Prices of onions, one of the most commonly consumed vegetable in the country has surged by 171 perecent as scarcity hits markets across the country.
Seasonality and outbreak of diseases of the crop have reduced Nigeria’s stock level of dried onion bulbs which has forced prices to rise in November.
“A 50kg bag of onions which was sold at an average of N14,000 in September, now sells for N38,000, indicating a 171percent rise in price” Musa Idris a trader at Mile 12 market told BusinessDay.
“Prices of onions are usually high during November through December because that is when farmers cultivate the crop,” Idris said.
He also attributed the further rise in prices to disease outbreak in some onion farms in Kebbi state – a top grower of the crop.
“We travelled to Kebbi to buy onions and we could not get enough volumes to buy. Farmers told us that their farms were attacked by a disease they called Zazzalau and Raba,” he added.
According to the Food and Agricultural Organisation (FAO), Nigeria cultivated 996,519 metric tons of dry onions and 248,072 of green onions in 2017.
Africa’s most populous country is not among the top 20 growers of the crop, the FAO 2017 data shows.
“We experienced glut in August through September before the prices suddenly picked up,” Mohammed Sule a farmer in Kaduna said.
“We cannot even store our onions because of inadequate storage facilities and this makes us record huge post-harvest losses,” Sule said.
He added that onion farmers are unable to improve their livelihoods owing to the huge postharvest losses they record each year as billions of naira are lost in the process.
He called on the Federal Government to support farmers in the area of storage and processing of the crop to increase shelf life.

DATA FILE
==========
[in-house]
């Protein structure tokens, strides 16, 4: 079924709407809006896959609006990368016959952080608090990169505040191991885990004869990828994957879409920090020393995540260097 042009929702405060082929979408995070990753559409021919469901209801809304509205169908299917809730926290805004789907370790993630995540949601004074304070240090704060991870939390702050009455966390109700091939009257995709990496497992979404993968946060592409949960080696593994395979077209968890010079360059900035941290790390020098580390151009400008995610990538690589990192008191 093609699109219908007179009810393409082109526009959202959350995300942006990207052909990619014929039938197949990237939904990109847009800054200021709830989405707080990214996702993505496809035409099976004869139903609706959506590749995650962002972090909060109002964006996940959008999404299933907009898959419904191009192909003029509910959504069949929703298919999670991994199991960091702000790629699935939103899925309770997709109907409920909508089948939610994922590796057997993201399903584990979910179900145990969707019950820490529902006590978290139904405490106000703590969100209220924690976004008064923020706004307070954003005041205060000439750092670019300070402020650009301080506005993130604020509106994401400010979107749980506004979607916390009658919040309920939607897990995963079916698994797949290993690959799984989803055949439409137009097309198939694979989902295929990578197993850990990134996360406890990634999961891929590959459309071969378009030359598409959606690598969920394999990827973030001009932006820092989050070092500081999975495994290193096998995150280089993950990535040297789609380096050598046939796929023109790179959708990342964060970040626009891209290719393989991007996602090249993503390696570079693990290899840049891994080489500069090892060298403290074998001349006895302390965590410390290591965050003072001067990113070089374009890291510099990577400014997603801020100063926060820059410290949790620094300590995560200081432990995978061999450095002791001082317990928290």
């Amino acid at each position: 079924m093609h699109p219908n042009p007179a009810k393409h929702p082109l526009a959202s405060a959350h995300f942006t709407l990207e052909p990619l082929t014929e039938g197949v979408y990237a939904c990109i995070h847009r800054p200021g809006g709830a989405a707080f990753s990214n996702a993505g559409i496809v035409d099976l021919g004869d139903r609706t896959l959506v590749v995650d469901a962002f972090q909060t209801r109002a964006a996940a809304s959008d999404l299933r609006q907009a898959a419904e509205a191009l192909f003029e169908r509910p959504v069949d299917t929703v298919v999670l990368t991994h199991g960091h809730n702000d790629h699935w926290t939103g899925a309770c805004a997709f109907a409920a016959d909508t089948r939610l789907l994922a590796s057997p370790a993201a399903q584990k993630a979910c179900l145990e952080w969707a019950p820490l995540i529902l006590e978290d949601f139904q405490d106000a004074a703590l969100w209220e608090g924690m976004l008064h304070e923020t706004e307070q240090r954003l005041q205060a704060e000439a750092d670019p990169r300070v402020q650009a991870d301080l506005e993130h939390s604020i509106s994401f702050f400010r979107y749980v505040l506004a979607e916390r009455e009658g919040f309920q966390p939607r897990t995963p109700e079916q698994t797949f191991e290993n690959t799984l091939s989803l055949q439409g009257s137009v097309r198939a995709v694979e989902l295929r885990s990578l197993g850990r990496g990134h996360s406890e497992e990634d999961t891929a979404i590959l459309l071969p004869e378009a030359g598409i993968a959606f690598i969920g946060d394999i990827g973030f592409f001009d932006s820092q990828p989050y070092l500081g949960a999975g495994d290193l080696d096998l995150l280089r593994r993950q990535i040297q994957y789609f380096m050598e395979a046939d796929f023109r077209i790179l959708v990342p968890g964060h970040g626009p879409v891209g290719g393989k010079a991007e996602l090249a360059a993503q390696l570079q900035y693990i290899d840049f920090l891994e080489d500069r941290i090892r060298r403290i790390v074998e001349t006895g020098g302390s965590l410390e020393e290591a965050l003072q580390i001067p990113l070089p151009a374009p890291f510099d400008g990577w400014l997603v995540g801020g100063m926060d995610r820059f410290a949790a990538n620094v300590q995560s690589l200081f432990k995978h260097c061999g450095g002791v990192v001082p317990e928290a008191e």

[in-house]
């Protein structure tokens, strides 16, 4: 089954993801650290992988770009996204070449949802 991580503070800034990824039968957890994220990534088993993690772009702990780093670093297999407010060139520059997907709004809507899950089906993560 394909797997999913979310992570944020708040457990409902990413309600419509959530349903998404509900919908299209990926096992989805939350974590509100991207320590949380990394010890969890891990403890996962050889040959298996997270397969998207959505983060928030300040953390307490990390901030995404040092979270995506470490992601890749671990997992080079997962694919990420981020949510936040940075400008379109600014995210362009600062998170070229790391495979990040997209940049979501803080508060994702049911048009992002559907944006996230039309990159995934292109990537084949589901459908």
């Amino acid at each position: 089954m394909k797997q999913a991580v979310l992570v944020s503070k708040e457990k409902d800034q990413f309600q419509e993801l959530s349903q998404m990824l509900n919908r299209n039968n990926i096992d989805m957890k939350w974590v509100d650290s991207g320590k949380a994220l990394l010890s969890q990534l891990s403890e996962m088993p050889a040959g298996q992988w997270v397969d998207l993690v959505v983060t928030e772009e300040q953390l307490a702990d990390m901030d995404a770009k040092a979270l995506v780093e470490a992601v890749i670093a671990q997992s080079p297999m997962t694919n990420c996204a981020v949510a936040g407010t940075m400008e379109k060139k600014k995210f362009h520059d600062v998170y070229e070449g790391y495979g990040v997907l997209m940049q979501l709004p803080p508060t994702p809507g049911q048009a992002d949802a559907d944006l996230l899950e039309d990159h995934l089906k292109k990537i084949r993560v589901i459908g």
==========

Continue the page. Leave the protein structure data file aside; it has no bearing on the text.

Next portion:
Nigeria records huge postharvest losses owing to inadequate store facilities and poor road network for vegetables which experts say is costing the country $9billion loss yearly.
Onions can be cultivated across the entire state but mainly grown in Kano, Kaduna, Jigawa, Kebbi, Sokoto, Plateau, and Bauchi.
It takes an average of 3 months to crop any variety of onions. Nigeria grows the two major types of onions – bulb and spring.
The bulb onion is much more popular in the country and has three major varieties, red, white and green, while the spring onion is mainly used for salads and fried rice.
It offers excellent health benefits and a lucrative venture for any aspiring farmer.
Regular consumption of onions helps to reduce the risk of cancers and lower blood sugar levels, as it contains allyl propyl disulfide that helps to reduce the glucose levels by increasing the amount of insulin as well as aid digestion.
Globally, Indian – largest grower of the crop has placed a ban on export of the crop as drought and heavy monsoon rains have reduced the country’s stock level, forcing prices up.
To keep prices in check, India announced that it will import over 100,000 metric tons of onions. Opportunity Nigerian growers would have leveraged.
Experts say this is because farmers do not cultivate the crop all year round and inadequate storage facility has made the country miss-out from the opportunity to export to India and Bangladesh.